If you have a smartphone or handheld you don’t need to buy a stand-alone GPS navigator; you can save some money by using what you already own.
But unless your device has a built-in GPS receiver, your going to need to buy an accessory that adds this function. These are much less expensive than a full unit, because they don’t need a screen or storage or things like that.
The one I use is the Freedom Keychain GPS, but there are several of these available. What these have in common is they talk to your main device over Bluetooth.
Once you have one of these, you’re going to have to get it set up with your smartphone or PDA. Unfortunately, the process for doing this with a Windows Mobile device can be surprisingly difficult. That’s why I’ve put together a set of instructions to walk you though it.
Part I: Pair the Two Devices
To start off, you’ll need to pair the two Bluetooth devices. This should be easy, especially if you’re familiar with the process with other accessories, like maybe an external keyboard.
First off, turn on the GPS receiver and put it in Discovery mode. You may have to refer to the manual to find out how do this with your particular accessory, but most of the external GPS units I’ve tried have always been been in Discovery mode, so you just have to turn them on.
Next, go to your Windows Mobile device and hit Start > Settings and tap on the Connections tab. Look for the Bluetooth icon and open it.
Tap on "Add new device". Your smartphone/PDA will look for the GPS receiver, and its name will show up when it’s found it (see image at right). Tap on the name and then hit the Next button.
Next you’ll be asked for the GPS receiver’s passcode. This is another thing you’ll need to look up in the manual, but if that’s missing there are some standard ones you can try: 0000, 9999, and 1234.
Once the passcode has been accepted you’ll be able to choose a display name for your GPS receiver, and then you’ll see a list of services supported by the Bluetooth accessory. Be very sure you put a checkmark next to "Serial Port", then hit the Finish button (see image at left).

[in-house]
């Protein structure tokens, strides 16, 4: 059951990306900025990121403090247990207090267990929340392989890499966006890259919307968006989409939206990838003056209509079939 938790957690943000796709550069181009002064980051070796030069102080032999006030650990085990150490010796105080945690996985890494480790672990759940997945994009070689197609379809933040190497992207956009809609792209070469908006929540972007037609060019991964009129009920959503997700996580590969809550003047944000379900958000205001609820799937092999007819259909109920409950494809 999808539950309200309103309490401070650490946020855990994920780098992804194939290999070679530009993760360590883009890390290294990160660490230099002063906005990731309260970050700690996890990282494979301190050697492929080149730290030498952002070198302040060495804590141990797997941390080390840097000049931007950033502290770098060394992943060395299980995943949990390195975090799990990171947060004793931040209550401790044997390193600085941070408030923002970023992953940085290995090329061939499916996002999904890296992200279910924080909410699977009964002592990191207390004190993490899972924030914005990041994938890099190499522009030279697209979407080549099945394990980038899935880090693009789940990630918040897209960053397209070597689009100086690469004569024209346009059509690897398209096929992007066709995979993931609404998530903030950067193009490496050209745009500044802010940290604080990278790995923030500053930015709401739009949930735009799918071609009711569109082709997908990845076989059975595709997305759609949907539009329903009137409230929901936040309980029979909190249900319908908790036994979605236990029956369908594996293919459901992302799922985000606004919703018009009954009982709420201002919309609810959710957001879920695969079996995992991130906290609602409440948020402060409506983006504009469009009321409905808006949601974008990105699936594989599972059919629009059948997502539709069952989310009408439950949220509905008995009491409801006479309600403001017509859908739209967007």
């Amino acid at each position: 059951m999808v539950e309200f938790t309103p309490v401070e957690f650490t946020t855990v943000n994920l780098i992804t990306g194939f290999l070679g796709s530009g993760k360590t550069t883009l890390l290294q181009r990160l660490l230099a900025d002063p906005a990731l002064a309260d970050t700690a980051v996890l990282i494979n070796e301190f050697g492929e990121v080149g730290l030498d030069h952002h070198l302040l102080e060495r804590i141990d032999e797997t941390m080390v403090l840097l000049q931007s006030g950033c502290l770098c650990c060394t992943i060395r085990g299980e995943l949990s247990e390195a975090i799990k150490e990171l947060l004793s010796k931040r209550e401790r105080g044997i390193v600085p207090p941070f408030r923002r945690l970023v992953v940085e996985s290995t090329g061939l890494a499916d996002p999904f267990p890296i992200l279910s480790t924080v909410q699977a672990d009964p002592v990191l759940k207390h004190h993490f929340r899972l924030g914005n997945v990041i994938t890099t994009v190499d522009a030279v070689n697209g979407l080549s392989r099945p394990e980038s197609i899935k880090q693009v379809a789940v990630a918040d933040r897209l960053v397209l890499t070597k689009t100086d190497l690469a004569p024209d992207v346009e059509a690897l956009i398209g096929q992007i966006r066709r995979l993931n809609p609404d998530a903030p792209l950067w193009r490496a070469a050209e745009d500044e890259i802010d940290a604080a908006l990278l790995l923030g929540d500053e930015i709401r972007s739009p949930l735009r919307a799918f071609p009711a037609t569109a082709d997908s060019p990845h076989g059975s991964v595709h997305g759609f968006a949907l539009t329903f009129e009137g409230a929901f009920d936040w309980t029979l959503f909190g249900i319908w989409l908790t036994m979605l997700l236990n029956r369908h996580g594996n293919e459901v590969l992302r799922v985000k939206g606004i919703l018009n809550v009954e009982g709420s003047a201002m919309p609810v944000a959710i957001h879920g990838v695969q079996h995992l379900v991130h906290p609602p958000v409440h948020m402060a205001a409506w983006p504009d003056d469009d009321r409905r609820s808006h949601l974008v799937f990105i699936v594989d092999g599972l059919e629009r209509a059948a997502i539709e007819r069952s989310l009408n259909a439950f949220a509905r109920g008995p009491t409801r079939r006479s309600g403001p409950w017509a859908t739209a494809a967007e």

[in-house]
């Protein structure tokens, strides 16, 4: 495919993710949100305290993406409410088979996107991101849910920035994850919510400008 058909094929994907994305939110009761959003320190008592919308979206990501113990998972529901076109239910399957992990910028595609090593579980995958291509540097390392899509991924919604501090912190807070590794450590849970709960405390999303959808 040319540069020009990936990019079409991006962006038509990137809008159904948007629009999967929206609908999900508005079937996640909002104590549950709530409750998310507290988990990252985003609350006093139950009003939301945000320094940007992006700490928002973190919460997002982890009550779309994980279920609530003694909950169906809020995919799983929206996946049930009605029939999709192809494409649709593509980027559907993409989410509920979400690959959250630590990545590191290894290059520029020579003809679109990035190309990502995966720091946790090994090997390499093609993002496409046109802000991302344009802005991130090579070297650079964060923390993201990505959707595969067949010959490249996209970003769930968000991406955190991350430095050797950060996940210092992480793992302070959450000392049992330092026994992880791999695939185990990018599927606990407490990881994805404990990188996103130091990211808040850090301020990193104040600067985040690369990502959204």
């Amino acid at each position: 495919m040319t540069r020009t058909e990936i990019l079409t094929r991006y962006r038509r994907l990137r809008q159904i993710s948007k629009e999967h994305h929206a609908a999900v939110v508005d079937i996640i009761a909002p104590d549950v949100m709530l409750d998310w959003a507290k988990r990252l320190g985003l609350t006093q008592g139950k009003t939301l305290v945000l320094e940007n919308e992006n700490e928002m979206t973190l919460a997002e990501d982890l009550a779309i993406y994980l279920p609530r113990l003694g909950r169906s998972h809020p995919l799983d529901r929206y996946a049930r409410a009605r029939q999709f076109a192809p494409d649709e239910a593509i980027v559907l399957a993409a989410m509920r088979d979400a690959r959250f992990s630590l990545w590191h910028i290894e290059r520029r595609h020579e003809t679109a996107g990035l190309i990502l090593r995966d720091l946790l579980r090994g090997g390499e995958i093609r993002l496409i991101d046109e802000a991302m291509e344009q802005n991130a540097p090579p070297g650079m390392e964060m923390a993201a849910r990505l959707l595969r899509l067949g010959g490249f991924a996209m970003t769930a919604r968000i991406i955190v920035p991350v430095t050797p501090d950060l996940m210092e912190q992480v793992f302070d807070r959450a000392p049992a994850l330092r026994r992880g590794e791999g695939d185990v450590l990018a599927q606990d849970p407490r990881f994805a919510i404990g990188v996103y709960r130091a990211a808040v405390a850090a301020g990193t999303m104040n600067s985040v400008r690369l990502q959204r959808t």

Part II: Set a COM Port
Pairing the devices is something many of you are probably familiar with if you have other Bluetooth accessories. The second part of this, though, requires you to set up a COM part, something I’ve only ever had to do with a GPS receiver. Don’t be worried, this isn’t hard. But it’s something that cries out to be simplified.
Go into Start > Settings > Connections > Bluetooth > COM Ports
(If you just got through with Part I of these instructions, just tap on the COM Ports tab at the bottom of the screen.)
Now, tap on "New Outgoing Port", select your GPS receiver from the list of devices, and hit Next. On the next screen, assign this Bluetooth connection a port (I suggest COM6) and check that this a Secure Connection (see image at right). Hit Finish.
Then go into Start > Settings > System Tab > External GPS
Make sure the GPS Program Port is set to something different from the COM Port you just assigned (I suggest COM5).
Next, without leaving the External GPS app, switch to the Hardware tab. Now set the GPS Hardware Port to the port you set in the first step, the one I suggested be COM6. Set a Baud rate of 4800. (Faster isn’t better.)
And you’re basically done. You can run the Navigation application of your choice, but in some cases you’ll have to tell it which COM port to use. Most of them, however, will know to automatically check the External GPS settings.
If you’re in the market for an external GPS receiver for your mobile device, the one I use is the Freedom Keychain GPS Receiver.
And if you have a Windows Mobile smartphone and you want to get started with GPS navigation, I’d suggest you try out Google Maps Mobile. This isn’t a web service like the regular version of Google Maps; it’s a stand-alone application. It works with a GPS receiver and, best of all, it’s free.